A Sensible Constraint on State Sales Tax

A Sensible Constraint on State Sales Tax
AP Photo/Matt Dunham

This past legislative season, South Dakota, Louisiana, Rhode Island, among other states, intended to raise revenue from online sales. While this may seem like just another mundane tax issue, it represents a remarkable development in the relationship between government and the Internet. In fact, according to Supreme Court precedent, these new taxes are illegal.

In the early 1990s, the Internet was growing as a retail marketplace. Consumers could instantly search hundreds of companies so long as they had the patience for a dial-up connection. From the perspective of the states, these sales were problematic. Why? When a consumer buys from a brick-and-mortar retailer, the consumer is charged sales tax and the retailer remits the tax to the state government. Internet retailers, by contrast, often do not hold assets within a state’s jurisdiction. Therefore, the sales generated by these retailers may be non-taxable by the state in which the consumers live.

In response, North Dakota decided to capture forgone revenue and tax the activity of online retailers by forcing them to remit taxes owed to the state. In 1991, Quill Corporation sued North Dakota, arguing that the state lacked jurisdiction. The next year, the Supreme Court overturned North Dakota’s tax on grounds of the Interstate Commerce clause. The Court relied upon a past case, Complete Auto Transit Inc. v. Brady, in determining that certain factors must be satisfied in order for a state to tax a company. Specifically, according to Complete Auto, states are allowed to tax activities within the realm of interstate commerce through a four-part test: the tax must be applied to an entity with a substantial nexus (brick-and-mortar location) in the state; the tax must be fairly apportioned; the tax cannot discriminate against interstate commerce versus intrastate commerce; and the entity in question must be “fairly related” to services provided by the state.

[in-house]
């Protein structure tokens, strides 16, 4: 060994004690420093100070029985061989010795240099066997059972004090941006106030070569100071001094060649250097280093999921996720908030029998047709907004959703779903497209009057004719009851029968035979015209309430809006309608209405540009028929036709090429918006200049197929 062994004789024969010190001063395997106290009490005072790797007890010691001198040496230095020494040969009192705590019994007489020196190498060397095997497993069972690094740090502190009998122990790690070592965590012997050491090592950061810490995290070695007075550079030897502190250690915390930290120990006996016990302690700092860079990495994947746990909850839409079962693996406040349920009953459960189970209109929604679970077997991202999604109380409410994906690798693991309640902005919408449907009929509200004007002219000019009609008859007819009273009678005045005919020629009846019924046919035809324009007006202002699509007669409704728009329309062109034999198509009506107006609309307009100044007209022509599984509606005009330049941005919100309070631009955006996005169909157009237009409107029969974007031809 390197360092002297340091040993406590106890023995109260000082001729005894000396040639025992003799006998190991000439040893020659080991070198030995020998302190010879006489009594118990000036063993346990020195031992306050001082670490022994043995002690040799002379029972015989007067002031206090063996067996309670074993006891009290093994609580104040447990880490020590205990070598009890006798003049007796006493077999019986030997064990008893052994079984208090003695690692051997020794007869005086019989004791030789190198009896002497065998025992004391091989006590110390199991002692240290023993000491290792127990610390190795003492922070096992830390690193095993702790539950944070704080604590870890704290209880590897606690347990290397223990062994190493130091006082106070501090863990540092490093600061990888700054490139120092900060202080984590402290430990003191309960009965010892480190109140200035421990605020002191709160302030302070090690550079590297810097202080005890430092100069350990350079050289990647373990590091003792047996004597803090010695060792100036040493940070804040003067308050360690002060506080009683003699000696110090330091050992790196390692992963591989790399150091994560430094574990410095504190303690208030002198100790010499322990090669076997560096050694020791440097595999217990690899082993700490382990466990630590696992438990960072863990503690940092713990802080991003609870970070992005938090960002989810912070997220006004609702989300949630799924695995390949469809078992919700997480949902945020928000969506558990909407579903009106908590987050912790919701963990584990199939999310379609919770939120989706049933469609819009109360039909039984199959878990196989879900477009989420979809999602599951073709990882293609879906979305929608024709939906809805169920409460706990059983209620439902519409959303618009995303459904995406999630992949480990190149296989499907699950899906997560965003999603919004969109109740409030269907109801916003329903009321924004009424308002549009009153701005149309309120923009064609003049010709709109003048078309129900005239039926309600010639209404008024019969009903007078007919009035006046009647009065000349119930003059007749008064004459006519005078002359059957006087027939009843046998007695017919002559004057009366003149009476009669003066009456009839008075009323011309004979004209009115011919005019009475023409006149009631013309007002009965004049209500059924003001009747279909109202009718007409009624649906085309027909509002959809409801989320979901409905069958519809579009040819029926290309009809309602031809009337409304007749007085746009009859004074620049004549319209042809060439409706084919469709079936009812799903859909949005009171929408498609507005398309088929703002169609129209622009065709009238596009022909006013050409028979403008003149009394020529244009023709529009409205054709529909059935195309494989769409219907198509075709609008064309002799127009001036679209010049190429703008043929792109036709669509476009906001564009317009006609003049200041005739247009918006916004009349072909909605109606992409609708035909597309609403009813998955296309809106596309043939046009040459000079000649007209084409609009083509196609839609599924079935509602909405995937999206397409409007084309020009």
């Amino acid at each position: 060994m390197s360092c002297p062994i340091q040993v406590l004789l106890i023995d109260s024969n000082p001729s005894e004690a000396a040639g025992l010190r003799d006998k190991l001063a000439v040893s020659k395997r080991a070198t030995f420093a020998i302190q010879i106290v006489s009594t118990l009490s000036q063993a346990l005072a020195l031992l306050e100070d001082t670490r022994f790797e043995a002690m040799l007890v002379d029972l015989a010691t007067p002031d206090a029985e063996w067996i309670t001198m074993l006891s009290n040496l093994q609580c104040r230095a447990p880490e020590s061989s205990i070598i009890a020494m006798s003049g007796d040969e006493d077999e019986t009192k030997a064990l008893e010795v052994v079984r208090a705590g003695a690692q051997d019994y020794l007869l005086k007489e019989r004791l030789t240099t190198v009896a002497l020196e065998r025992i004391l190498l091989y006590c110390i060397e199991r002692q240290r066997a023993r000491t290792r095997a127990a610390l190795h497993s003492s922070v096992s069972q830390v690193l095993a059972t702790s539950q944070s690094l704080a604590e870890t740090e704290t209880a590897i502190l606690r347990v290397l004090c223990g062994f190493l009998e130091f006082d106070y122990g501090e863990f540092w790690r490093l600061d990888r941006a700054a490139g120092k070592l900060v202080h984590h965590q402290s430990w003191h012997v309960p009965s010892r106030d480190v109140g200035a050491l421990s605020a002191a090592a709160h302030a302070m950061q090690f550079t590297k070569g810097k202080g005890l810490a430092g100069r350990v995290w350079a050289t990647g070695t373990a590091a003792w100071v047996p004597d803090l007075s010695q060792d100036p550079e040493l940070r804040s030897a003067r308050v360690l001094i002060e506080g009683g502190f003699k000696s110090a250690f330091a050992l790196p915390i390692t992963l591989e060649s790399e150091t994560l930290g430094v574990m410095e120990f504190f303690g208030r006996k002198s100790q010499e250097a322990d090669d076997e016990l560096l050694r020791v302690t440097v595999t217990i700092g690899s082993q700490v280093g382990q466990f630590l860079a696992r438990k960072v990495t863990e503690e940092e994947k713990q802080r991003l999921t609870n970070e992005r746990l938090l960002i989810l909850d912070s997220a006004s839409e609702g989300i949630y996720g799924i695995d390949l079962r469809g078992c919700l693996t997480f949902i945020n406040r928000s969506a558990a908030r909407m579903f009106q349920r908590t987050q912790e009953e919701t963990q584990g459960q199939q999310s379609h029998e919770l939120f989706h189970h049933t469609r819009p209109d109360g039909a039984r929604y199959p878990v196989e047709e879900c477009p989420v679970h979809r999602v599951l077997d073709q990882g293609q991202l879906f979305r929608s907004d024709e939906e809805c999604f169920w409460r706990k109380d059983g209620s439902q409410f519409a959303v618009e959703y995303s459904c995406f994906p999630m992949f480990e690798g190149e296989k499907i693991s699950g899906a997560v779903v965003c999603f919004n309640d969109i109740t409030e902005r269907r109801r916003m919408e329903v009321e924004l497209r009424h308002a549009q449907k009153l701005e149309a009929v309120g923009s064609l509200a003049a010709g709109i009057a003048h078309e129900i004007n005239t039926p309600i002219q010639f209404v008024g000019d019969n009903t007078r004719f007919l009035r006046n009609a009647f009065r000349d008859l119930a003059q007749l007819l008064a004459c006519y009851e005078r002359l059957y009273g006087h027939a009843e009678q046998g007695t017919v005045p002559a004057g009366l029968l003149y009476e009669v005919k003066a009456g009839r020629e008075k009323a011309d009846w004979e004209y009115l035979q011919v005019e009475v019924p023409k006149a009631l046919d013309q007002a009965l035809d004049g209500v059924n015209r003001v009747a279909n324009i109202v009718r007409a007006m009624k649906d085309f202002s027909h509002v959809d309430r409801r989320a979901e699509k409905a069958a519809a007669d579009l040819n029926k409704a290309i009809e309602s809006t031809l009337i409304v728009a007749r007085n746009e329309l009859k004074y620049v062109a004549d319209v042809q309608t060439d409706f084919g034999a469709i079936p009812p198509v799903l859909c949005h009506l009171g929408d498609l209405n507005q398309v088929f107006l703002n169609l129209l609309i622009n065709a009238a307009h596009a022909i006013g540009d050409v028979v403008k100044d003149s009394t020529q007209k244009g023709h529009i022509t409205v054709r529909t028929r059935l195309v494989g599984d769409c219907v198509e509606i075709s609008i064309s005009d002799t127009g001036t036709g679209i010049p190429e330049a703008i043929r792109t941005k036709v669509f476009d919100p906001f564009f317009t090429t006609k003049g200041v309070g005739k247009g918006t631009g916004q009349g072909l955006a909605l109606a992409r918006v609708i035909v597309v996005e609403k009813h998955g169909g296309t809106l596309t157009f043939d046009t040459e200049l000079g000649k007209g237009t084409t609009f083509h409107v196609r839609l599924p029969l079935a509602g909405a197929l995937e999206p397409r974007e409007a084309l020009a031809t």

It is easy to understand why the Quill decision irks state governments. Estimates in 2012 place the lost potential tax revenue at $23.3 billion. Overturning Quill may seem like sound economic policy to some analysts and legislators, but it is rife with unseen miscalculations. There are three main arguments rooted in the widely accepted economic theory that rejects the value of states levying online sales taxes.

First, enabling states to tax online retailers without a physical presence in the state reorganizes political incentives faced by legislators when deciding who to tax. The lack of physical presence means online retailers lack political power compared to constituent brick-and-mortar retailers. Taxing online retail is less politically costly relative to taxing constituent retailers, since online retailers matter less when it comes to reelection. If legislators repeatedly lean on taxing online sales versus brick-and-mortar retail, it could be disastrous for online retailers.

Second, taxing online retailers removes funding for investment in research and development. Logically speaking, as profits fall due to taxation of sales, firms will have fewer funds with which to develop innovations. The American Legislative Exchange Council finds that firms who operate solely online have great innovative value to American consumers by creating new technologies and new markets. Curtailing this progress may have implications that outweigh state revenues raised through higher taxes.

Finally, levying taxes for online sales would result in a transfer of wealth from private citizens to state governments. When a government levies a tax, the price of goods is artificially raised, reducing the quantity of goods purchased. Consequently, sellers and buyers who would normally do business no longer participate in the market. This deadweight loss is a disappearance of well-being from both firms and citizens. Sure, the state government will collect revenue, but the tax will result in less value for the state and for society as a whole. It is important to recall why consumers began shopping online in the first place: Online retailers typically offer consumers lower prices than brick-and-mortar stores, due in part to the absence of taxes.  By taxing online sales, state governments will destroy newfound wealth for many of their constituents.

Through its protective legal authority, Quill shields innovative online markets from taxes that reduce research and development investment and protects society’s economic surplus in online markets. Of course, states must collect revenue in order to finance fundamental government functions. With this in mind, states should look internally for budget solutions rather than pass challenging legislation intended to tear down Quill. Reducing spending, taking measures to grow the economy, and re-prioritizing government programs are all better solutions for consumers than burdening the most dynamic and generative sector of the economy.

States may see online sales as a potential cash cow, but taxing online retailers will result in decreased innovation and higher prices, leaving state constituents worse off than they would be otherwise.

Skip Estes is a Tax Fellow with the American Legislative Exchange Council and a Master’s of Public Policy student at The College of William and Mary.

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